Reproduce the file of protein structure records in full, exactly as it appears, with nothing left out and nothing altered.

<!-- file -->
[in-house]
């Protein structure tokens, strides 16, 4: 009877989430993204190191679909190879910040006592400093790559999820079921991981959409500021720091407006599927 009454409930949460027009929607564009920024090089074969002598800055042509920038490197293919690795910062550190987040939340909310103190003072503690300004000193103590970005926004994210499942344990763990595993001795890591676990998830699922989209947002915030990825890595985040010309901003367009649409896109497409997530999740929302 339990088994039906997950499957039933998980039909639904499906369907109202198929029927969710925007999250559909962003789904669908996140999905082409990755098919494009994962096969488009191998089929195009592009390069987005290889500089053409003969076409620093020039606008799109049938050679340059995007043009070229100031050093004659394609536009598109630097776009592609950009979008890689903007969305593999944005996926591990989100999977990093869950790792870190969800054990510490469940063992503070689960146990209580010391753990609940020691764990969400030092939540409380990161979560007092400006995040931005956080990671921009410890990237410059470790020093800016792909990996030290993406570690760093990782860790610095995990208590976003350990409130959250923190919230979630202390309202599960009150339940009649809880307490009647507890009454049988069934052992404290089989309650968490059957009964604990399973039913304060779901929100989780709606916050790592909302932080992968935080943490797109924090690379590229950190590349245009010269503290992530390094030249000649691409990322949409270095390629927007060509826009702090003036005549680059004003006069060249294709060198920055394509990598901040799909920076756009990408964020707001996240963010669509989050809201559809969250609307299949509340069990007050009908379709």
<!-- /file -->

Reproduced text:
[in-house]
């Protein structure tokens, strides 16, 4: 009877989430993204190191679909190879910040006592400093790559999820079921991981959409500021720091407006599927 009454409930949460027009929607564009920024090089074969002598800055042509920038490197293919690795910062550190987040939340909310103190003072503690300004000193103590970005926004994210499942344990763990595993001795890591676990998830699922989209947002915030990825890595985040010309901003367009649409896109497409997530999740929302 339990088994039906997950499957039933998980039909639904499906369907109202198929029927969710925007999250559909962003789904669908996140999905082409990755098919494009994962096969488009191998089929195009592009390069987005290889500089053409003969076409620093020039606008799109049938050679340059995007043009070229100031050093004659394609536009598109630097776009592609950009979008890689903007969305593999944005996926591990989100999977990093869950790792870190969800054990510490469940063992503070689960146990209580010391753990609940020691764990969400030092939540409380990161979560007092400006995040931005956080990671921009410890990237410059470790020093800016792909990996030290993406570690760093990782860790610095995990208590976003350990409130959250923190919230979630202390309202599960009150339940009649809880307490009647507890009454049988069934052992404290089989309650968490059957009964604990399973039913304060779901929100989780709606916050790592909302932080992968935080943490797109924090690379590229950190590349245009010269503290992530390094030249000649691409990322949409270095390629927007060509826009702090003036005549680059004003006069060249294709060198920055394509990598901040799909920076756009990408964020707001996240963010669509989050809201559809969250609307299949509340069990007050009908379709």